See more synonyms for stamina on

Origin of stamina

1535–45; < Latin, plural of stāmen thread (see stamen); i.e., the life-threads spun by the Fates


  1. a plural of stamen.


[stey-muh n]
noun, plural sta·mens, stam·i·na [stam-uh-nuh] /ˈstæm ə nə/. Botany.
  1. the pollen-bearing organ of a flower, consisting of the filament and the anther.

Origin of stamen

1640–50; < Latin stāmen warp in upright loom, thread, filament, equivalent to stā(re) to stand + -men noun suffix; akin to Greek stḗmōn warp, Sanskrit sthāman place
Related formssta·mened, adjective Unabridged Based on the Random House Unabridged Dictionary, © Random House, Inc. 2018

Examples from the Web for stamina

Contemporary Examples of stamina

Historical Examples of stamina

  • Came a night at last when stamina and hope and grit won the long, long fight.

    Garrison's Finish

    W. B. M. Ferguson

  • Every man of them was marked for courage and stamina and wild daring.

  • I stood him for two years altogether, and then I guess my stamina broke.

    Lost Face

    Jack London

  • They just weren't used to it; they wouldn't have the stamina to take it.

    But, I Don't Think

    Gordon Randall Garrett

  • Prepare the stamina from this piece of wax by snipping the proper number.

British Dictionary definitions for stamina


  1. enduring energy, strength, and resilience
Derived Formsstaminal, adjective

Word Origin for stamina

C19: identical with stamina ² from Latin stāmen thread, hence the threads of life spun out by the Fates, hence energy, etc


  1. a plural of stamen


noun plural stamens or stamina (ˈstæmɪnə)
  1. the male reproductive organ of a flower, consisting of a stalk (filament) bearing an anther in which pollen is produced
Derived Formsstaminal (ˈstæmɪnəl), adjectivestaminiferous (ˌstæmɪˈnɪfərəs), adjective

Word Origin for stamen

C17: from Latin: the warp in an upright loom, from stāre to stand
Collins English Dictionary - Complete & Unabridged 2012 Digital Edition © William Collins Sons & Co. Ltd. 1979, 1986 © HarperCollins Publishers 1998, 2000, 2003, 2005, 2006, 2007, 2009, 2012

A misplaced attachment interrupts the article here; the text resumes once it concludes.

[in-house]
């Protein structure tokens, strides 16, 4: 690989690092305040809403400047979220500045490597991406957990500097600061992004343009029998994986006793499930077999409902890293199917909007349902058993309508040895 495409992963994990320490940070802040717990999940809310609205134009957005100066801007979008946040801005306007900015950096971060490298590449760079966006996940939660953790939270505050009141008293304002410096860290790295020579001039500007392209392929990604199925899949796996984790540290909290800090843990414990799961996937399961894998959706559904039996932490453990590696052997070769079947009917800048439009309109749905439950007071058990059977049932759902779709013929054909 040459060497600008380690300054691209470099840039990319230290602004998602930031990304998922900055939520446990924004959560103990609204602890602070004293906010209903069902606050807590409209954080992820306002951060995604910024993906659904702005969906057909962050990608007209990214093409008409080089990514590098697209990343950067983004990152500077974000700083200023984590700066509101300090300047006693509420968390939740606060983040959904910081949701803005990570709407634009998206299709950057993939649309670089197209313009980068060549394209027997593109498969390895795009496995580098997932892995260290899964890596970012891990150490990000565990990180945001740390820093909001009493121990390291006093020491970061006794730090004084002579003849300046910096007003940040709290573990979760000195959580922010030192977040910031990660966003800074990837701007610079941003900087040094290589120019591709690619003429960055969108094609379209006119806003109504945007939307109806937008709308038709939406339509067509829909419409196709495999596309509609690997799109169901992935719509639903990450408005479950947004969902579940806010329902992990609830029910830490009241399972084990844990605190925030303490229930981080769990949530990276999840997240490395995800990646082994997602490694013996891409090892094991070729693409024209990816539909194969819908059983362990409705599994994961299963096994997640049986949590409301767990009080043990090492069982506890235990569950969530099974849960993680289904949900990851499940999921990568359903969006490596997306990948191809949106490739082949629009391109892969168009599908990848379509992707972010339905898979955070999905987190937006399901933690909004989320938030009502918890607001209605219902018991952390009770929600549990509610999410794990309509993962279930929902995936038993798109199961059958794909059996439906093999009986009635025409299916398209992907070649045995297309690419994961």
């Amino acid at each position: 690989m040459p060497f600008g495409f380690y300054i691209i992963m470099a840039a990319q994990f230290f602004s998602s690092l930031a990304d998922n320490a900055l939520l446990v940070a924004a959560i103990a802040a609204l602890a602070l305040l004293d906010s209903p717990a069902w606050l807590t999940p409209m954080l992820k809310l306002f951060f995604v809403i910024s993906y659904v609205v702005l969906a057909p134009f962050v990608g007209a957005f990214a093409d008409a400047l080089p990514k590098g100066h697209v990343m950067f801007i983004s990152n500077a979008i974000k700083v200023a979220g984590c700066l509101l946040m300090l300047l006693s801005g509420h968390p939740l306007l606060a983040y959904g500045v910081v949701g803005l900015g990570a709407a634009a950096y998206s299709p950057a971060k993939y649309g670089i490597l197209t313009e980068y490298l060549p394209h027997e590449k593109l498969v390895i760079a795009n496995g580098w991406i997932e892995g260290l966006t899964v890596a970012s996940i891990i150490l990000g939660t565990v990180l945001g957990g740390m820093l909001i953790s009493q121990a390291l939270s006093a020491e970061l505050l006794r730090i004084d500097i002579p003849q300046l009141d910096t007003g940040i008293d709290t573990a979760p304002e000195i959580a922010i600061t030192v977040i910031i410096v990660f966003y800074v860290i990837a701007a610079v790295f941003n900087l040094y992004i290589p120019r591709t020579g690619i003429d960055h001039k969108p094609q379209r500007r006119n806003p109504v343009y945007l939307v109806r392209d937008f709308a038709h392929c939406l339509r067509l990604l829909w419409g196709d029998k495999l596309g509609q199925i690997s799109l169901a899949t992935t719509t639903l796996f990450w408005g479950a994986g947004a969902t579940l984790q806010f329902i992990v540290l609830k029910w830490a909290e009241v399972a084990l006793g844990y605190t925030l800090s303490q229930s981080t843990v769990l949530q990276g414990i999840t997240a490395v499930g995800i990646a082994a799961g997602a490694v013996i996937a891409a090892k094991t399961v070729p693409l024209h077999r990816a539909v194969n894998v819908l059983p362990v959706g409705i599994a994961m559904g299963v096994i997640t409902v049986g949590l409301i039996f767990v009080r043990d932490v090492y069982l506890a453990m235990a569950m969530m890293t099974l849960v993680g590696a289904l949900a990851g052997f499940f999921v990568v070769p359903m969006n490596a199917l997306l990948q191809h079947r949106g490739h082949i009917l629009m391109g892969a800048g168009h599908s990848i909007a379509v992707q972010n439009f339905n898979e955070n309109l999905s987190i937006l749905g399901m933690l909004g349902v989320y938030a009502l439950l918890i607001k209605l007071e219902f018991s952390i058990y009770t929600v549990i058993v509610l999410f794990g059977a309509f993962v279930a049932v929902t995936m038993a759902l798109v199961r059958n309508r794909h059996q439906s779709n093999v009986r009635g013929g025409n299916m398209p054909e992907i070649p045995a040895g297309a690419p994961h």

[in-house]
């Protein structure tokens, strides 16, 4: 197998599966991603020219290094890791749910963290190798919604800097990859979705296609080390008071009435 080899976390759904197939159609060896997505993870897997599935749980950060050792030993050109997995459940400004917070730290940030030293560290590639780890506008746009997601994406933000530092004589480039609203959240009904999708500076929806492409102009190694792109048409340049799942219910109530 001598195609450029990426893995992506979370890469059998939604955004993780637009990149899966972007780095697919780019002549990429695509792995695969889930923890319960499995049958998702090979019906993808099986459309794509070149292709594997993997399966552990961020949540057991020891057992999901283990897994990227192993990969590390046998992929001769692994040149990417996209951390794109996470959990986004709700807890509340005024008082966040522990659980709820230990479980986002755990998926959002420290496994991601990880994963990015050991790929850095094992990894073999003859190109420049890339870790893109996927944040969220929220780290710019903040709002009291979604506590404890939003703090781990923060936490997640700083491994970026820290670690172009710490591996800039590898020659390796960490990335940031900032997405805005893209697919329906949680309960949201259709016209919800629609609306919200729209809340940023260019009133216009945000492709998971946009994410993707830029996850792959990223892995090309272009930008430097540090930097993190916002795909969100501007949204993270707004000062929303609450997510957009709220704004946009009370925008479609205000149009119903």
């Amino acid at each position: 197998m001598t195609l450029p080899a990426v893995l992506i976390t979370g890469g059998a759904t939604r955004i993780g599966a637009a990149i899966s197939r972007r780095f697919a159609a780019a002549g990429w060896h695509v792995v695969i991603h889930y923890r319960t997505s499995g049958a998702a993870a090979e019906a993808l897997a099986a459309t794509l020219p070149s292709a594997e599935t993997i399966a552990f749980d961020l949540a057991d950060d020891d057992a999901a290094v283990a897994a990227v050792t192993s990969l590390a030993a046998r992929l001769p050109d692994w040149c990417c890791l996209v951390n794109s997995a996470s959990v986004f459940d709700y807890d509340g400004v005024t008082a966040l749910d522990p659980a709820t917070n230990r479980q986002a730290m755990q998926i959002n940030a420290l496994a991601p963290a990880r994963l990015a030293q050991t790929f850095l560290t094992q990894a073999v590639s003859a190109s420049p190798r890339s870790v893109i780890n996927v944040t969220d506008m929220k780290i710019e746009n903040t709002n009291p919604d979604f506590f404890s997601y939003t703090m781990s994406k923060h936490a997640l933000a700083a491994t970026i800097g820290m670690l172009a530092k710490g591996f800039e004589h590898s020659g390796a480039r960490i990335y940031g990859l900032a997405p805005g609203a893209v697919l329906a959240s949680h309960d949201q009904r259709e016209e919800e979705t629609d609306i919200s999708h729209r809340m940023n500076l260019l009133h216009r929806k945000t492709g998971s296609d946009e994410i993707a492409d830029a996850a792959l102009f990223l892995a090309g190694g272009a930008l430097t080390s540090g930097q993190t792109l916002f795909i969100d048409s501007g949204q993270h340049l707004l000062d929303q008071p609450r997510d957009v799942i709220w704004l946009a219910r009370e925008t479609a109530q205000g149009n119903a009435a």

Word Origin and History for stamina

1670s, "rudiments or original elements of something," from Latin stamina "threads," plural of stamen (genitive staminis) "thread, warp" (see stamen). Sense of "power to resist or recover, strength, endurance" first recorded 1726 (originally plural), from earlier meaning "congenital vital capacities of a person or animal," also in part from Latin application to the threads spun by the Fates to determine the length and course of one's life, and partly from a figurative use of Latin stamen "the warp (of cloth)" on the notion of the warp as the "foundation" of a fabric.



"pollen-bearing organ of a flower," 1660s, from Modern Latin (1625, Spigelus), from Latin stamen "stamen" (Pliny), literally "thread of the warp" in the upright loom (related to stare "to stand"), from PIE *sta-men- (cf. Greek stemon "warp," also used by Hesychius for some part of a plant, Gothic stoma, Sanskrit sthaman "place," also "strength"), from root *sta- "to stand" (see stet).

Online Etymology Dictionary, © 2010 Douglas Harper

stamina in Science


Plural stamens stamina (stāmə-nə, stămə-)
  1. The male reproductive organ of a flower, consisting of a filament and a pollen-bearing anther at its tip. See more at anther flower.
The American Heritage® Science Dictionary Copyright © 2011. Published by Houghton Mifflin Harcourt Publishing Company. All rights reserved.

stamina in Culture



The organ of a flower on which the pollen grows.

The New Dictionary of Cultural Literacy, Third Edition Copyright © 2005 by Houghton Mifflin Harcourt Publishing Company. Published by Houghton Mifflin Harcourt Publishing Company. All rights reserved.